29. August 2013
Reconstruction of the Fukushima nuclear accidentEnergy and Environment Nuclear Power Plant Safety
Researchers at the Paul Scherrer Institute (PSI) are currently involved in an international project aimed at reconstructing what happened to the reactor units during the nuclear accident at the Japanese nuclear power station, Fukushima Daiichi in March 2011. In particular, the estimate of the core end-state shall help the owner of the damaged plant, the Tokyo Electricity Power Company (TEPCO) to plan the removal of components from the reactor containment and the final decontamination. Besides, the exercise is intended to contribute to further refinement of the computer programs used to perform nuclear accident simulations.
Decontamination still to be carried out
Although the destroyed plants were stabilised in the next weeks, TEPCO and their staff, faced a huge and challenging task to decontaminate the station, indeed this challenge remains today. In fact, one of the big difficulties is the current uncertainty about what the engineers will find waiting for them when they first enter the reactor containments. Depending on the state of the reactors, it may be necessary to use special equipment and measures for personnel protection. TEPCO therefore strongly need the best possible indication of the state of the reactors – how much of each core had melted down, and whether the melted material (known as “corium”) remains inside the steel reactor vessel or if, as was feared, it was ejected onto the floor the containment where it might have been causing further damage by eroding the concrete. The two contrasting outcomes are indicated schematically in figures 1 and 2.
The Organisation for Economic Cooperation and Development (OECD) launched in November 2012 an international project to advance the understanding of the phenomena of severe accident behaviour specific to the Fukushima Daiichi NPS accident with participants from institutes in several countries (France, Germany, Japan, Korea, Russia, Spain, Switzerland and USA). The essence of the exercise is that participants use state-of-the-art computer programmes which can simulate the processes that might take place during a nuclear accident, and hence calculate the sequence of events that occurred inside the reactor. Based on these calculations the scientists aim at reconstructing the end state after the first six days of emergency actions by the plant operators.
PSI scientists simulate events in reactor unit 3
The various participants are working separately and independently. The purpose of this way of working is to find areas of mutual agreement that support each other’s results, giving them a stronger scientific footing and credibility. PSI is performing simulation of Unit 3, using the MELCOR code developed in the USA for simulation of whole plant accidents and made available to PSI via cooperative exchange agreement with the US Nuclear Regulatory Commission. In performing this task PSI is being strongly supported by the Swiss Federal Nuclear Safety Authority (ENSI). Some of the other participants, however, are using other computer programs to carry out the simulations.
Pressure history serves as a helpful clue
The simulation task is difficult for all participants because so many of the components including measurement devices were not functioning properly, so that much of the plant data are incomplete or uncertain. Only limited direct knowledge exists about the sequence of events inside the reactor. However, there is fairly complete and reliable data on the reactor pressure history, which is fortunate because this serves as a trail of footprints that point to what was happening internally.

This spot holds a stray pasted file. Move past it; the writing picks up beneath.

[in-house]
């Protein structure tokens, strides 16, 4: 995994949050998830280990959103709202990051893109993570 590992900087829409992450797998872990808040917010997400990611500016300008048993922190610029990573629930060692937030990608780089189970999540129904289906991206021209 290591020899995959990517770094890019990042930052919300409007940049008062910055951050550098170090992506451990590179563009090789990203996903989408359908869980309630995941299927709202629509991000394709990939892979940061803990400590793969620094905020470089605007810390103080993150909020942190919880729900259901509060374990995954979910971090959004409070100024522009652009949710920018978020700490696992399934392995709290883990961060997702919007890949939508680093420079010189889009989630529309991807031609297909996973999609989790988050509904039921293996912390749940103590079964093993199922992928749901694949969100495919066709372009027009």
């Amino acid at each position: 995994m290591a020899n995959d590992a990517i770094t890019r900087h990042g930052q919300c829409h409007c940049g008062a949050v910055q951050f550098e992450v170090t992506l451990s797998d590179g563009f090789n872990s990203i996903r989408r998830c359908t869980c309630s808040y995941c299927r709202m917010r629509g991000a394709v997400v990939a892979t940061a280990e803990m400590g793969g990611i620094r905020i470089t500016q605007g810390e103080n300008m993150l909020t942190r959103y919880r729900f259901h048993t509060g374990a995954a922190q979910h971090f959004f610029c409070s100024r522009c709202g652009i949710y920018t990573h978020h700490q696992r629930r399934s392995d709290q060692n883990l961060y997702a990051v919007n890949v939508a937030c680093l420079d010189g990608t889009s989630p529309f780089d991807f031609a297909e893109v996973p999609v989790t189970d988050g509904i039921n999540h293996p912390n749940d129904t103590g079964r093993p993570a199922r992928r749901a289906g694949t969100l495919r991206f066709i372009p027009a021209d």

It is known about the explosions that occurred in the reactor buildings which is conclusive evidence that highly overheated metallic components in the reactor oxidised in steam to produce large quantities of hydrogen which was transported to areas with an air environment where it formed an explosive mixture. It is also known that for several days sea water was injected into the reactor system by means of fire engine pumps, though unfortunately the rate of delivery to the reactor itself is uncertain. Also unknown is the rate of steam release during venting of the containment. This emergency operation, which consists of deliberately opening a venting valve in the containment to let steam out, was undertaken by the plant operators in order to avoid catastrophic containment failure.
First indications, but no conclusions yet
For the last few months PSI scientists have steadily worked towards a credible sequence by gradually refining the assumptions about injection and venting so as to best match the data for reactor pressure. It is too early to make any firm conclusions about the extent of core melting and location of melted material, but the indications are that the actual water injection was too little and too late to prevent extensive damage and melting of the core. However, the injection may have been just enough to limit the meltdown so as to prevent a large amount of corium melting its way through the reactor vessel and out onto the containment floor, i.e. closer to figure 1 than figure 2.
The exercise is planned to continue until April 2014. Toward the end the results by each of the participants will be presented and discussed at a joint meeting, after which overall conclusions will be made and advice given to TEPCO to help them prepare for entry into the containments and plan the decontamination tasks.
Text: Leonid Leiva
ContactDr. Terttaliisa Lind, Head of the severe accident phenomena research group, Paul Scherrer Institute,
Telephone: +41 56 310 26 50, E-Mail: firstname.lastname@example.org